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Using the Streaming API for Realtime External API notifications.

Using the Salesforce Streaming API for realtime third party api notifications.

Background

Recently I was working on an Salesforce app that interacts with a third party api. In our case Sales uses Salesforce to sell a digital product served by a remote server. Unfortunately, the remote API wasn't designed with Salesforce in mind. Complex business processes required multiple api calls. The sheer number of calls needed made direct callouts impractical. To overcome this we built a Heroku based middleware application. We intentionally architected our middleware so a single Salesforce callout could trigger the process. In response to the callout, our middleware application uses the Rest API to call back into Salesforce and get all the sales data. Then it makes many API calls to push that data to the client's proprietary fulfillment platform. To ensure the Salesforce user isn't waiting for a page to load the middleware app works Asynchronously. Unfortunately, this also means we can't show the user any messaging. Success or failure of the individual calls made to the Client's sales platform.

The Streaming API

This is where the Streaming API comes into play. Using the streaming API we can show realtime success and error notifications. Salesforce introduced the streaming API a few releases ago. While it has some significant limitations[1] it is one of the most powerful additions to the Salesforce platform. Here's how it works: As a developer, you establish a "Push Topic". PushTopics take the form of a PushTopic object record. PushTopic records have a few key fields; namely:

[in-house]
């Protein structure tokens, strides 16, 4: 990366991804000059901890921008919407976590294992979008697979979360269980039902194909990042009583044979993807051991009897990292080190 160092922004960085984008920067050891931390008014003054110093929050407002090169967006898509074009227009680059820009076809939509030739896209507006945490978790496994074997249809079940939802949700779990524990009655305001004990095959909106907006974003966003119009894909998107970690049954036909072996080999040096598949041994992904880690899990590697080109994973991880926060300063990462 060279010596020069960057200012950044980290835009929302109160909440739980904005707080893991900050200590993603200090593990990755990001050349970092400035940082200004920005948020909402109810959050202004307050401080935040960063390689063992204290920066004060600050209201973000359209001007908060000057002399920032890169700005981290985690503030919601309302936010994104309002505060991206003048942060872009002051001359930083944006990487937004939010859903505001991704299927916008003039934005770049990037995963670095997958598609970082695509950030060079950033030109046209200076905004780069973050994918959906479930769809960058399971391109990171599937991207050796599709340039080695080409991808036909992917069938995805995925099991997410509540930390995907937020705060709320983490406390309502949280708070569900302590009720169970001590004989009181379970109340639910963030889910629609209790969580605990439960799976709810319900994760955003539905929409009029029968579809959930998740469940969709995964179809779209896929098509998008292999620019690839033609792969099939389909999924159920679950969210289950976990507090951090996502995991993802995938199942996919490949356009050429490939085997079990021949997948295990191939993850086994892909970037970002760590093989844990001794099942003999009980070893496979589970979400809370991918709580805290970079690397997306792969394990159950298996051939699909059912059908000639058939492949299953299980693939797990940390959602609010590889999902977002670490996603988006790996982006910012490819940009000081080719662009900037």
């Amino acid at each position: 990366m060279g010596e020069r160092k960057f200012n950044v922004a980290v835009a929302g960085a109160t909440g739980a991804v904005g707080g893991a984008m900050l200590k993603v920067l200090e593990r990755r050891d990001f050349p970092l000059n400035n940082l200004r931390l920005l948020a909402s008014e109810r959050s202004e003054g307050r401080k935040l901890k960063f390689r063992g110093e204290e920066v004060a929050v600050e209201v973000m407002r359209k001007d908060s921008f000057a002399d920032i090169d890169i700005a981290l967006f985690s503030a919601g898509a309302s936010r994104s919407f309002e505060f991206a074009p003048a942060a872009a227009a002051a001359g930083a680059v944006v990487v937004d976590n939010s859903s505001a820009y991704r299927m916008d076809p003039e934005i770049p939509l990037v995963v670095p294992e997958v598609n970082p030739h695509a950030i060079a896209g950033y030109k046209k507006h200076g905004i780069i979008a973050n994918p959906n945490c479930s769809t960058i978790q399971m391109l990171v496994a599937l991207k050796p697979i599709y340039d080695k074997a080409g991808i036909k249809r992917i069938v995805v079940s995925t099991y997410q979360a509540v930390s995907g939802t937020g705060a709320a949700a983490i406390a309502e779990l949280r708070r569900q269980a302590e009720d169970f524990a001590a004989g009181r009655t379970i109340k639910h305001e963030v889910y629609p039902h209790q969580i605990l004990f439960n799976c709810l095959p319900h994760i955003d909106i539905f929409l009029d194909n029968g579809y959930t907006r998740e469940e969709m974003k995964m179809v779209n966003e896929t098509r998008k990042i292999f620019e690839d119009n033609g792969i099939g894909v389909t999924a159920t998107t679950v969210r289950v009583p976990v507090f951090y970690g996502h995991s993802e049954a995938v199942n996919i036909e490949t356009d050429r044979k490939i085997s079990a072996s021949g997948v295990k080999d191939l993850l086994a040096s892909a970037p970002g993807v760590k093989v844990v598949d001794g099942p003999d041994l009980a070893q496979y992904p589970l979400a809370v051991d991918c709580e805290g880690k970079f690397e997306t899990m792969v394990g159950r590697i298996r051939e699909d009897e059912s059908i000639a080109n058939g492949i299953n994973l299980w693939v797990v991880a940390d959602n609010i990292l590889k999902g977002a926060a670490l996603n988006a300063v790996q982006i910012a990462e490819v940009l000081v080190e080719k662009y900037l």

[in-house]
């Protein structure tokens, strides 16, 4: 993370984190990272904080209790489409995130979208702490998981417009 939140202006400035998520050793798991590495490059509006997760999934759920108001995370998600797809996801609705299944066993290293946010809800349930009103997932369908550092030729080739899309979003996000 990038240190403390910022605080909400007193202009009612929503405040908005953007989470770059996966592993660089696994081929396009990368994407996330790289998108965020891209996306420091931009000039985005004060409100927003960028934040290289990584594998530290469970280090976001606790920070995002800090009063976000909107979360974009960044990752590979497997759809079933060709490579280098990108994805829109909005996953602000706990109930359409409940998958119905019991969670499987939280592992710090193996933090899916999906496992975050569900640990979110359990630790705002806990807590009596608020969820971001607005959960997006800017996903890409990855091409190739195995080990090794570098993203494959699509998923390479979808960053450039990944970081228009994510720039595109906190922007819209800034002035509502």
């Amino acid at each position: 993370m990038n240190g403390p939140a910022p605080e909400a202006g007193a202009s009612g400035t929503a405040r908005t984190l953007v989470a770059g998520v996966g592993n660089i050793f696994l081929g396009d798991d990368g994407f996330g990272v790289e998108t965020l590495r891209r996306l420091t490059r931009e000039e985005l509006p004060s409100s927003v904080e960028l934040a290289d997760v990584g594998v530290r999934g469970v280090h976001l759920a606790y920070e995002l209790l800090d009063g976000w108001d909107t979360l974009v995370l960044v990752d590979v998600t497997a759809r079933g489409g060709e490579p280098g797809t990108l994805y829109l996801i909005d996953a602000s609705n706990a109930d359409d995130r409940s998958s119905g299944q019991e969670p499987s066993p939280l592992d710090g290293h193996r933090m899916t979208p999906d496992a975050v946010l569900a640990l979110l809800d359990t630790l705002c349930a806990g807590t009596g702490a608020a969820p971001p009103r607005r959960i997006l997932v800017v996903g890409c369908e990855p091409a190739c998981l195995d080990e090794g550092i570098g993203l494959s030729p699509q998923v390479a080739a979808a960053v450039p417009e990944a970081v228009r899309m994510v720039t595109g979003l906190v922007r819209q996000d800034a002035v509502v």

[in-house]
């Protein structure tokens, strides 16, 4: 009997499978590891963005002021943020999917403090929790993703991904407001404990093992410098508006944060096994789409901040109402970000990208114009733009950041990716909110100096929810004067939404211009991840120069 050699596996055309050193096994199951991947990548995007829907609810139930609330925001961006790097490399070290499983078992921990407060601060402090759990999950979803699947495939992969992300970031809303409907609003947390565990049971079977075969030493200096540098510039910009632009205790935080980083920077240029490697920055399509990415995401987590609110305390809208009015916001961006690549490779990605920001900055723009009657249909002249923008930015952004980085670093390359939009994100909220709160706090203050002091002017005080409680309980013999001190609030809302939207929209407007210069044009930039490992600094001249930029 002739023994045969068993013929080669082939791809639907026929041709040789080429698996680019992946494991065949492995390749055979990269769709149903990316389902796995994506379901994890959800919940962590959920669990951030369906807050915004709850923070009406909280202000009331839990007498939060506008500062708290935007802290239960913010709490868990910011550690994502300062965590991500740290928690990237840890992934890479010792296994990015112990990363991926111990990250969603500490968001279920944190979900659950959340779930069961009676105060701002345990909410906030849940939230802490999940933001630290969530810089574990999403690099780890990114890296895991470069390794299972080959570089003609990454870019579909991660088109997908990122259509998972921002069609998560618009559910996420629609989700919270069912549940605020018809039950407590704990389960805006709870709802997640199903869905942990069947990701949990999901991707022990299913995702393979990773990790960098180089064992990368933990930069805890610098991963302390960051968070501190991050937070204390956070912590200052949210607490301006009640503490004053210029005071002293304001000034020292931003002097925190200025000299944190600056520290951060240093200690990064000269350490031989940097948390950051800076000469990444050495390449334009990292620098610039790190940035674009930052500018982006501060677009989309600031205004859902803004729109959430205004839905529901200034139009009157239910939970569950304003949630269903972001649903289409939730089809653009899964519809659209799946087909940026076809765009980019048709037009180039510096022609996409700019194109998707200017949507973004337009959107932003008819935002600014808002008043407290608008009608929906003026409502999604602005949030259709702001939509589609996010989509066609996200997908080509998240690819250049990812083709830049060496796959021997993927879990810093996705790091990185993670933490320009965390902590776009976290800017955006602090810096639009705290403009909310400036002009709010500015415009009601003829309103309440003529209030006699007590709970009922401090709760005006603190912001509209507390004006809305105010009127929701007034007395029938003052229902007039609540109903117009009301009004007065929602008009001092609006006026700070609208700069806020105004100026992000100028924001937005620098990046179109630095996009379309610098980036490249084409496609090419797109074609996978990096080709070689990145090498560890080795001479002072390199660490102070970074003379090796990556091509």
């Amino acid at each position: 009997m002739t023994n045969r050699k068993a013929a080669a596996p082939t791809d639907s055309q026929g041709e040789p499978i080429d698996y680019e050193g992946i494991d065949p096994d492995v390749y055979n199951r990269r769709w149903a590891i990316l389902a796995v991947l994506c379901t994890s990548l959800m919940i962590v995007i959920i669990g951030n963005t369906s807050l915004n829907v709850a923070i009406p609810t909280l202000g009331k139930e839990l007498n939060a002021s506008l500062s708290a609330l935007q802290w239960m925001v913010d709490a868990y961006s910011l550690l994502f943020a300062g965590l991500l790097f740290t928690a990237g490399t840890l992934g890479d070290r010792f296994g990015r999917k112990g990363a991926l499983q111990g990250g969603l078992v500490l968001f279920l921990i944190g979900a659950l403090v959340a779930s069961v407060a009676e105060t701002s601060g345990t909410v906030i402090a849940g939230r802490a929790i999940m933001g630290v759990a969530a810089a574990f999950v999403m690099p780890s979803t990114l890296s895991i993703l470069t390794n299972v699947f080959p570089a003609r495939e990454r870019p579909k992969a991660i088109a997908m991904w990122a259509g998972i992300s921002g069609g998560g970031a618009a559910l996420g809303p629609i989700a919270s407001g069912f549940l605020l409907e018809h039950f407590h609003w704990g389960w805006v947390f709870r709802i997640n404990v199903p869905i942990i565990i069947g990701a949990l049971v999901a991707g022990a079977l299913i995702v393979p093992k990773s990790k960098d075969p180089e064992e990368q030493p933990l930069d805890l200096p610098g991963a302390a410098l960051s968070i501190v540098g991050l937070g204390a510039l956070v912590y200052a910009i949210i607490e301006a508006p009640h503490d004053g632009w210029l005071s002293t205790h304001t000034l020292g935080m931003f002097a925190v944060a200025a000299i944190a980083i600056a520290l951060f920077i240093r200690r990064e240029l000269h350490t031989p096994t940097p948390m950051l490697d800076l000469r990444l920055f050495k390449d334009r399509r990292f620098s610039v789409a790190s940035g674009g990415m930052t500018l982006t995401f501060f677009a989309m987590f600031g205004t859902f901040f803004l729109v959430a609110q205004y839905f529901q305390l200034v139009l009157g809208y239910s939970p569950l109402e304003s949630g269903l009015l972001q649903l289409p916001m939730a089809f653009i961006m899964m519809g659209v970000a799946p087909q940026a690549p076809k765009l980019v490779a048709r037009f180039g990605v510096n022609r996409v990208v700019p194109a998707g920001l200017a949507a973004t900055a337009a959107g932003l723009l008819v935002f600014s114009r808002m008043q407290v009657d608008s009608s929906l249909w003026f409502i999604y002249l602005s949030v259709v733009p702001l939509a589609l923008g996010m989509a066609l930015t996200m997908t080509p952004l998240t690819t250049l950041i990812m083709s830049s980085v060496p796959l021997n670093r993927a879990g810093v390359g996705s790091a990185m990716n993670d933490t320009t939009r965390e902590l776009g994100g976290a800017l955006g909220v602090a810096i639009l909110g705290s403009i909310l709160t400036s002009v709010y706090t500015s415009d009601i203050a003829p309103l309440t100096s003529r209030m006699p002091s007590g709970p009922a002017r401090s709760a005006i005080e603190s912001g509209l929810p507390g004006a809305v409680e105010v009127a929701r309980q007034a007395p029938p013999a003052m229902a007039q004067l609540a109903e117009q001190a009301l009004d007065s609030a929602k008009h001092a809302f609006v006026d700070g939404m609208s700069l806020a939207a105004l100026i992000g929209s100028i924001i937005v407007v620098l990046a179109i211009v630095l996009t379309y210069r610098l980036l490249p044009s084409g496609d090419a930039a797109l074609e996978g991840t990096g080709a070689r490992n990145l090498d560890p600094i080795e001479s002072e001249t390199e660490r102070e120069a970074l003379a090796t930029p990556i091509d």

• Query, which holds a string representation of a Soql query
  • notifyForOperationCreate, if true insert dml calls will trigger a push event
  • notifyForOperationUpdate, if true update dml calls will trigger a push event
  • notifyForOperationDelete, if true delete dml calls will trigger a push event
  • notifyForOperationUndelete, if true undelete dml calls will trigger a push event

These fields, are all boolean fields. If set to true, any corresponding DML statement who's data matches your query will result in the API pushing that record. For instance, if you've saved your push topic record with:

notifyForFieldOperationCreate=true
query='SELECT ID, Name, MailingAddress FROM Account'

The push topic will take created records that match and push them to all clients subscribed to that topic.

Putting it all together

With our Api integration example we need to make one change to our middleware to enable notifications. Likewise, inside our Salesforce app, we'll need to do two things:

  • Establish a push topic.
  • Edit our Visualforce page to subscribe to the push topic and display the notifications.

Lets start with the middlware modifications. Our middleware application is returns final results to Salesforce by creating Audit_Log__c records. At this point, it's setup to create an audit log only at the end of the process. If we want to see immediate results, however, we'll need to extend our middleware. The key to an integration like this is to ensure we trigger our push topic. In our case the solution is to create new Salesforce audit logs records with results for each step of the process. Before this change, we wrote one audit log record, now we're writing 7-12 audit logs. Each of these records the action taken, whether it succeeded, and what, if any, error messages were returned.

PushTopic: Est. 2014

With our middleware setup to log individual events, we can turn our attention back to Salesforce. First we need to establish a PushTopic record. The easiest way to create a PushTopic is to use the Developer console. Open up the dev console and then click on the Debug menu and choose "Open Anonymous Apex" window. This anonymous apex window allows us to execute small bits of code without having to generate a full class. Copy and Paste this code sample to your Anonymous Apex window:

PushTopic pushTopic = new PushTopic();